Many Anglo-Catholics also appreciate the reserve with which Anglicanism has spoken of itself in its official formularies. The Constitution of the General Convention of the Episcopal Church, for example, speaks of the Episcopal Church not as “the Church,” but as a “member of… a fellowship within the… Church.” Such commendable reserve relativizes and contextualizes our allegiances. In the words of the older version of the Nicene Creed, “I believe one, holy, catholic, and apostolic Church.” I may or may not believe some smaller aggregation within the one Church. And when some smaller aggregation appears to be at odds with what the one Church teaches around the world and across time, the allegiances of Anglo-Catholics tend to be with the one Church. In previous generations such divided loyalties were manifest around questions of Eucharistic theology, or the appropriateness of various vestments, or whether candles could or should be placed on the altar. Not surprisingly, today’s loyalties tend to be divided over today’s controversies, for example around questions of gender (the ordination of women) and sexuality (same-sex marriage). Despite the Anglo-Catholic position’s having been vindicated with respect to the ritual controversies of yesteryear, the diminished and beleaguered status of Anglo-Catholics within Anglicanism today bears witness to our Lord’s words: “Sufficient for the day is its own trouble,” (Matthew 6.34).

Many books have been written about other facets of Anglo-Catholicism. Over the past two centuries it has emerged as a faction in its own right within Anglicanism – initially comprised of the disciples of its first expositors in the Oxford Movement, men like John Keble, John Henry Newman, E.B. Pusey, Charles Lowder, and Arthur Tooth, among many others. And it has divided further into sub-factions – Prayer Book Catholics, Anglo-Papalists, Dearmerites, Tridentines and, lately, liberal-minded “Affirming” Catholics, and Traditionalists. Noteworthy also are those who have left Anglicanism altogether, looking to the rock from which they were hewn and the quarry from which they were digged (cf. Isaiah 51.1), and returned to full, visible communion with the See of Peter, forming the “Anglican Ordinariates” of the Roman Catholic Church.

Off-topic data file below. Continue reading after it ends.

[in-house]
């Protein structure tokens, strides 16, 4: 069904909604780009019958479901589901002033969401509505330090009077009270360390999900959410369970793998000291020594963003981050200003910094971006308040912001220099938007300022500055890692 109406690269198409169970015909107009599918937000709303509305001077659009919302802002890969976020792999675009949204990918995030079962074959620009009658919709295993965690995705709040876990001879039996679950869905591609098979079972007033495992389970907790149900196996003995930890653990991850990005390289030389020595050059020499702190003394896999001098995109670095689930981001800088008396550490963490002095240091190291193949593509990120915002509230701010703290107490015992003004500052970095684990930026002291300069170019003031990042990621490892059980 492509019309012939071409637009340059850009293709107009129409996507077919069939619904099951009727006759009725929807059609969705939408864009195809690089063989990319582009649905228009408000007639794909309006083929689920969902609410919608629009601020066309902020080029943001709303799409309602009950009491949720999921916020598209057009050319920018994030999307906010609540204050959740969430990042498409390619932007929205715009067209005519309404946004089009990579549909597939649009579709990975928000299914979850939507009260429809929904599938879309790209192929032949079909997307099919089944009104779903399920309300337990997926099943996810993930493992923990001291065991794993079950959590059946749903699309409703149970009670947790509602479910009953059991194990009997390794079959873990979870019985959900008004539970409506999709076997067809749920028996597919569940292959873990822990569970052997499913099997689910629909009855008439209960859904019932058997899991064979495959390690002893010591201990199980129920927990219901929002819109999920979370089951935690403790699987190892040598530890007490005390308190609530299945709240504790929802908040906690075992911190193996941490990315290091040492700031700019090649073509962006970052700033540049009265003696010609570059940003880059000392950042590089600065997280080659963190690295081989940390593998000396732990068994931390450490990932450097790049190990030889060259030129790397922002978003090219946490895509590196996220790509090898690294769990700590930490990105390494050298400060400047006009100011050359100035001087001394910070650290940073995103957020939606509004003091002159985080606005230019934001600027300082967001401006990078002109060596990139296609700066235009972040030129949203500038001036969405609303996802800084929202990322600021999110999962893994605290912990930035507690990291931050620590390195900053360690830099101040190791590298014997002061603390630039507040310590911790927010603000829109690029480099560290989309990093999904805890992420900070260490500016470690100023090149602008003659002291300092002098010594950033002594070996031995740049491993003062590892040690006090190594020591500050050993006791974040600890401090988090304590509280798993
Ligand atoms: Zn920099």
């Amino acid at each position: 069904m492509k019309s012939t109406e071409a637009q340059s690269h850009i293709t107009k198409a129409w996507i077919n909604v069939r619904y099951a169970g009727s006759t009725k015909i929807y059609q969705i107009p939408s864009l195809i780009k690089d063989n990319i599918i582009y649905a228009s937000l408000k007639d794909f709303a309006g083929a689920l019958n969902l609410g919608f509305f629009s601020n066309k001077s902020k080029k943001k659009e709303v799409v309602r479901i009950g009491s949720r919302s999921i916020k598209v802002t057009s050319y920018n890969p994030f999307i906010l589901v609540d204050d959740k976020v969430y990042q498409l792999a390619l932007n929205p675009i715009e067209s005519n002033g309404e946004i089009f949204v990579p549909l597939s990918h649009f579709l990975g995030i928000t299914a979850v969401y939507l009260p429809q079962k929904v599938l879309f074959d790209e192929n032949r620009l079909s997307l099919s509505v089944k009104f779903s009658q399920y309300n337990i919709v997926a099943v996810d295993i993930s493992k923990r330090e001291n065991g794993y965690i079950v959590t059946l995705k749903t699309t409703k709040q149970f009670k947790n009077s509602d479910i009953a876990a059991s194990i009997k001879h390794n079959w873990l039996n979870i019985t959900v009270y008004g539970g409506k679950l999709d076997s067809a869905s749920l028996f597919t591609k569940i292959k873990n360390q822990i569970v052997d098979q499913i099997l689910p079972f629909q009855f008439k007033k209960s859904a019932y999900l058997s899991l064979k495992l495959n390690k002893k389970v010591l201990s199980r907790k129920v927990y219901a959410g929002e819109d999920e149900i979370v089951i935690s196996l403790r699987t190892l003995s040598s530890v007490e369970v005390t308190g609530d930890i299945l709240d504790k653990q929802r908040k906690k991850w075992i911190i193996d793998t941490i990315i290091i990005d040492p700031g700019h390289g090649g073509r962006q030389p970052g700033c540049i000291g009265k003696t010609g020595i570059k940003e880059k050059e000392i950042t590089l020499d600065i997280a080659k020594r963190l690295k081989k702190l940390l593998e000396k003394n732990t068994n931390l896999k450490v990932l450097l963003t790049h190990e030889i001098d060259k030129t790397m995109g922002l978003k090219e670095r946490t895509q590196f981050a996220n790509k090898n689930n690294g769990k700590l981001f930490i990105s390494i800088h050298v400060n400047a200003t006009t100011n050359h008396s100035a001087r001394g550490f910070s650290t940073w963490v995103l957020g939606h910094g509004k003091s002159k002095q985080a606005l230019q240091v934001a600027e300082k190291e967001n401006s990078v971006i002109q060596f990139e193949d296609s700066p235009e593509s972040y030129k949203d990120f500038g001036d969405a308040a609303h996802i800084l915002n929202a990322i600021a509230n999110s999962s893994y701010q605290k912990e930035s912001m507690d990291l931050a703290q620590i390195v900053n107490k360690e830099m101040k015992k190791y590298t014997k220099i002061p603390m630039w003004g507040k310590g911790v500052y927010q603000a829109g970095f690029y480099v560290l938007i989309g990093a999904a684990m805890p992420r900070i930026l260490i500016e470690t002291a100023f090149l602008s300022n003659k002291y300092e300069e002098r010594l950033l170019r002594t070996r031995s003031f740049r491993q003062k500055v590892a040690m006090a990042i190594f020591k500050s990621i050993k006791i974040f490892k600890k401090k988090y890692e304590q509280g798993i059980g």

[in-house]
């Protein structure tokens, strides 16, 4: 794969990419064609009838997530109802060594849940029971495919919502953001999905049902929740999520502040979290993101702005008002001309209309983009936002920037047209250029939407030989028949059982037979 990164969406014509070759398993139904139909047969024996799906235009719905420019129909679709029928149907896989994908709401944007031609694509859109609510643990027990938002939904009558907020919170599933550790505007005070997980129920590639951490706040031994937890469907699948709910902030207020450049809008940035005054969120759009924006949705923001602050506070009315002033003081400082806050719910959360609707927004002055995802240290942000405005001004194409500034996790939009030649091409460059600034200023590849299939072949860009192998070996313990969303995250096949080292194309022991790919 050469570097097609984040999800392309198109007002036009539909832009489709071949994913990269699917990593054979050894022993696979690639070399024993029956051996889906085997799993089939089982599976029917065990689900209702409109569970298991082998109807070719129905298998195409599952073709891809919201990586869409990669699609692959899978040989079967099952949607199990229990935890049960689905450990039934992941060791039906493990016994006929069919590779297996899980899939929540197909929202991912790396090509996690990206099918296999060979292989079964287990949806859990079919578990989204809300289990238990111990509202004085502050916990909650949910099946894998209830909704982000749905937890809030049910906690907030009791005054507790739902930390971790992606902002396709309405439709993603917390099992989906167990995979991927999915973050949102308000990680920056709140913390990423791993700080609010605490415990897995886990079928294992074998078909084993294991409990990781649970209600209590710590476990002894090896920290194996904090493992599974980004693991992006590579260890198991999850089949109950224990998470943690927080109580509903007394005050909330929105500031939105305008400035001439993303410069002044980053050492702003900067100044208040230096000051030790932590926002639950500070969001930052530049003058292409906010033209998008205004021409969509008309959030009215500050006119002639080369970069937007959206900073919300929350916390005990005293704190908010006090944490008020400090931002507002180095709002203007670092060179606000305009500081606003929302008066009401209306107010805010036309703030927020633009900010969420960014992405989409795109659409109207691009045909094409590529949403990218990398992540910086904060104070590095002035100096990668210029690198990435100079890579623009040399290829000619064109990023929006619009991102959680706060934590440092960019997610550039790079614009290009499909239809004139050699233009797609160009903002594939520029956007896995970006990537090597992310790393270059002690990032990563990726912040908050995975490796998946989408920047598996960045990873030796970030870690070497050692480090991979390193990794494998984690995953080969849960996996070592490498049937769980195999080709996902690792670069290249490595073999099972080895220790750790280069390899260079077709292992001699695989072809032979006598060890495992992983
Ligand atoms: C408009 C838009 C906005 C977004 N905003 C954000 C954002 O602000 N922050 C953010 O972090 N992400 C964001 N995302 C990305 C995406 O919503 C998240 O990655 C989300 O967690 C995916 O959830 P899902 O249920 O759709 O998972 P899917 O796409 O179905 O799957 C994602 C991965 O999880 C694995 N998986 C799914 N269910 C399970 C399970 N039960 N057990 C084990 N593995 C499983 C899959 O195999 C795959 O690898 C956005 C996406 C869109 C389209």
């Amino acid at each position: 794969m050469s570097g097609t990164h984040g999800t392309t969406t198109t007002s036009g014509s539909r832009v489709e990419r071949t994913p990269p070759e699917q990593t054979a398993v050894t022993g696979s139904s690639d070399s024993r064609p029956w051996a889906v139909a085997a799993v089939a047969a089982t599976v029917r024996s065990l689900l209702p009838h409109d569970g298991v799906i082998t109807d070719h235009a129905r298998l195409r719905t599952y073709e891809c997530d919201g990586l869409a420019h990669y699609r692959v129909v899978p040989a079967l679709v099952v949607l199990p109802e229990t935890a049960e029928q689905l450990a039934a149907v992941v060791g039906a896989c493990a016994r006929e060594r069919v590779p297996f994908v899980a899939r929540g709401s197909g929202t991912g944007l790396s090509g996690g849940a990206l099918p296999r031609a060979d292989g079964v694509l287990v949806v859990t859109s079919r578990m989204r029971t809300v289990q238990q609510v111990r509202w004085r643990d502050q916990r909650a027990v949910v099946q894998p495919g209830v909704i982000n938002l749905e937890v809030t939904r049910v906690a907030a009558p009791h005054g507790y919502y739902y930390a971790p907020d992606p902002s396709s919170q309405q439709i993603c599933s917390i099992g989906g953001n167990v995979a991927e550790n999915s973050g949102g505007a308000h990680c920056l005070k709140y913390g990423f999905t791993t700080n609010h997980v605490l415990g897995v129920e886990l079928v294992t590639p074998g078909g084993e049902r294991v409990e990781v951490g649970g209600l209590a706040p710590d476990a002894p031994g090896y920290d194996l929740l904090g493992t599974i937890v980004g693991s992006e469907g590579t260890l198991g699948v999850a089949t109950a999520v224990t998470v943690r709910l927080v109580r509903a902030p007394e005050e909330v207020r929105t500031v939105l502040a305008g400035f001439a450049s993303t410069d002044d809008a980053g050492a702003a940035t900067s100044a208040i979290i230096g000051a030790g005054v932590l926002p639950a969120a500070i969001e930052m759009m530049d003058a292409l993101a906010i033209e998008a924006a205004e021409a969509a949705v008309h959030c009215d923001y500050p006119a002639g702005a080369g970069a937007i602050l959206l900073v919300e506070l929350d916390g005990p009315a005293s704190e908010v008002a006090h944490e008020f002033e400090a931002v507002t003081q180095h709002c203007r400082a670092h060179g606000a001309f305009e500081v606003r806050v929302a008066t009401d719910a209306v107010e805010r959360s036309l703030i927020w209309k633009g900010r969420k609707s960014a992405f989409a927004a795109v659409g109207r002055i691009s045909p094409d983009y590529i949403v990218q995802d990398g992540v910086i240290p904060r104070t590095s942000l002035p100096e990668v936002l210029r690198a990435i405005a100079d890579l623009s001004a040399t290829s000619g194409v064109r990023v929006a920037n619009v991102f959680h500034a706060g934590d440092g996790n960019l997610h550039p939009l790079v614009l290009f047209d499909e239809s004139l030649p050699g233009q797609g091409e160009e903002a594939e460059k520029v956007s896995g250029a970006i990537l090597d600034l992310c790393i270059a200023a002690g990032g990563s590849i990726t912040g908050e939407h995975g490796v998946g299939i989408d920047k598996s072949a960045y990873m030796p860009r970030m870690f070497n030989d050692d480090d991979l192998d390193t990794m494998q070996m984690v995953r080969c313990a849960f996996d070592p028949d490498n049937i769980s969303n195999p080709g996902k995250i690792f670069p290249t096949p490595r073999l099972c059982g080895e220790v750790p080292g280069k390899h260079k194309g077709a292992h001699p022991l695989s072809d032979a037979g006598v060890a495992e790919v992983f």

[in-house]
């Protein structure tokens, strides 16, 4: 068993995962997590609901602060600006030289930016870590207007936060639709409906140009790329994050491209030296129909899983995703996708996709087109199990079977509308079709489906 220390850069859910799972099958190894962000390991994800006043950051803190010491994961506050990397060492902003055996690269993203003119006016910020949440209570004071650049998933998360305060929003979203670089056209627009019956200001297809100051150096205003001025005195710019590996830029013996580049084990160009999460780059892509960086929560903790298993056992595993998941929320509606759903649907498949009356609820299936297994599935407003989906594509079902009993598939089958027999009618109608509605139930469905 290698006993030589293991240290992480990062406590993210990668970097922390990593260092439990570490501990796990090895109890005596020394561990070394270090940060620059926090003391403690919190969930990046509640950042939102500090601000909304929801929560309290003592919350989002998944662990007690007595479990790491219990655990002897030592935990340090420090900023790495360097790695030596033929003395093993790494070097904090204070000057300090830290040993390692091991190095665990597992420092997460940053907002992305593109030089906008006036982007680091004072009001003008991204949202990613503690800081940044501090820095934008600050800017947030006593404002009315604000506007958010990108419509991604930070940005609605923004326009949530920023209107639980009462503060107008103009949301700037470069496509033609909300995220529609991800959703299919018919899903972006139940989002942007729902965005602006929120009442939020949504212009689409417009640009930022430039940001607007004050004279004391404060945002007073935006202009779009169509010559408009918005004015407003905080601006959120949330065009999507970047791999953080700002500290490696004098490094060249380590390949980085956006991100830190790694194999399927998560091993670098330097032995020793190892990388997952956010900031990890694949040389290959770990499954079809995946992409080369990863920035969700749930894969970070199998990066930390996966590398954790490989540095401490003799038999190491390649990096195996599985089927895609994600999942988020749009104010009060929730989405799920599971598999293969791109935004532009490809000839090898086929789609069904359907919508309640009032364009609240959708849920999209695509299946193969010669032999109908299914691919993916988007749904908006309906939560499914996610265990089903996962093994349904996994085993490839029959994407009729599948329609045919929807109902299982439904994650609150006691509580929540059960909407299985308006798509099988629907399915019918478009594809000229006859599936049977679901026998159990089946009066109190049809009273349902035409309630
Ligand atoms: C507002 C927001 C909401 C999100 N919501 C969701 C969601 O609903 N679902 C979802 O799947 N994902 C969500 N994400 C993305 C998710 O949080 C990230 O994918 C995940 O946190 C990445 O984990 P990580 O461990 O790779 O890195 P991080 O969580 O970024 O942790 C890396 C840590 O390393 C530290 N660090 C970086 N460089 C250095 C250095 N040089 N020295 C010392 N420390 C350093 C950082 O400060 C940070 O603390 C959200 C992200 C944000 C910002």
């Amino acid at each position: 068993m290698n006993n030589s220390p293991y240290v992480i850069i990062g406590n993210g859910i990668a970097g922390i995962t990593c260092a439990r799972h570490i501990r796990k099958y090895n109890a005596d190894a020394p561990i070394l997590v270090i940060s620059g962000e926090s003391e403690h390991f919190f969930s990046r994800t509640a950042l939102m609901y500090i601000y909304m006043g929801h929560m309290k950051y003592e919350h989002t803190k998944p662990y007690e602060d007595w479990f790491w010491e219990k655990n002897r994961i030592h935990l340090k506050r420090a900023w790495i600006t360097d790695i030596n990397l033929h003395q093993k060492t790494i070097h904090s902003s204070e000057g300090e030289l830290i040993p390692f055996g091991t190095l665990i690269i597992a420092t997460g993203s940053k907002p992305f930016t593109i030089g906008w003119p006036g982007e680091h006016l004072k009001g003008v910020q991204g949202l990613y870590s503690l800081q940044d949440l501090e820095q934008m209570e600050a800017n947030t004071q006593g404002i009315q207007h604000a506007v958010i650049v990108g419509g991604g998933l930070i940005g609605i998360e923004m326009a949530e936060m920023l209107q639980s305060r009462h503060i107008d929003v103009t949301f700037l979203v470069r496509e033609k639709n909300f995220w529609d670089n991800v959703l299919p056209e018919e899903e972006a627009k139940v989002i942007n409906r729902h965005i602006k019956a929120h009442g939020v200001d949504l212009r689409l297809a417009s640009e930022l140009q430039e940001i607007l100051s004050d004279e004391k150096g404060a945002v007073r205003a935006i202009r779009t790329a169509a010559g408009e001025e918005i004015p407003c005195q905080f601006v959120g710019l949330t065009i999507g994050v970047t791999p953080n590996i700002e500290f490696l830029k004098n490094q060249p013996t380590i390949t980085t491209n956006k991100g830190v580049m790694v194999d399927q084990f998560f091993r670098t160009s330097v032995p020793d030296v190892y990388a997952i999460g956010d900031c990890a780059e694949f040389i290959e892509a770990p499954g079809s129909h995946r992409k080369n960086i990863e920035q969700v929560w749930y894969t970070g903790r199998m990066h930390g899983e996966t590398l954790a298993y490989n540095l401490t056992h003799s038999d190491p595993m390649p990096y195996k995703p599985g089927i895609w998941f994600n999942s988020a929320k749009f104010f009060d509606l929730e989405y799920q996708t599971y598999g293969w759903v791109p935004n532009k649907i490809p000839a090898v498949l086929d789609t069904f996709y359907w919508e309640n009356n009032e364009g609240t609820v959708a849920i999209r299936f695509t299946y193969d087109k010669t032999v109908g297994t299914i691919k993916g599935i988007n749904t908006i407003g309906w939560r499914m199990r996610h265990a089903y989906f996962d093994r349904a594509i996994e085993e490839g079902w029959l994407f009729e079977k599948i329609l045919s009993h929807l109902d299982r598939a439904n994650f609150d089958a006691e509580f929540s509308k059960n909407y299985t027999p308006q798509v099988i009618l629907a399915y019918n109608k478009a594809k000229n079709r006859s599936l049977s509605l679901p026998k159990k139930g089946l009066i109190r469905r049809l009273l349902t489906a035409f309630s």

There is an obvious irony in the division of Christians into factions, and factions of factions, and factions of factions of factions – all ostensibly in the quest for a more integral unity. It is some small consolation to notice that such tensions between locality and universality appear to run down to the roots of the Church. St. Paul, for example, speaks in the opening verses of both of his letters to the Corinthians, of “the [one] church of God” which, notwithstanding its universality, “is at Corinth.” Just so, even though the one Church is the “pillar and bulwark of the truth,” (1 Tim. 3.15), the Son of Man castigates various aggregations within it for various teachings and practices that are at variance with the whole (“catholic”) truth (see Revelation 2).

To my mind there are two primary charisms that Anglo-Catholics might offer the broader body of Christians. The first is a careful solicitude for tradition, for the teaching and the devotional practices we have received from our forbears in the faith down through the centuries. Anglo-Catholics have a reputation for punctiliousness and conservatism, but at its best this is just an eagerness to be careful custodians of what we have received, a recognition that the faith does not belong to us but that we have been tasked with guarding what has been entrusted to us (cf. 1 Timothy 6.20). The second charism exemplified by Anglo-Catholicism at its best is a recognition of the primacy of worship in the life of the Church. The worship of God has always had pride of place in the life of God’s people, stretching right back to Genesis. And Anglo-Catholics, again at their best, have a strong intuition of this being so. The Church may be about many things – helping the poor, mission and evangelism, Bible study, prophetic action, community building, and the like – and it should be noted that Anglo-Catholics have been on the vanguard of all of these things down through the years – but insofar as we are the congregation of the faithful, our primary “bounden duty and service” is the worship of God in the person of Jesus Christ.

The Rev. Will Brown is Rector of Church of the Holy Cross in Dallas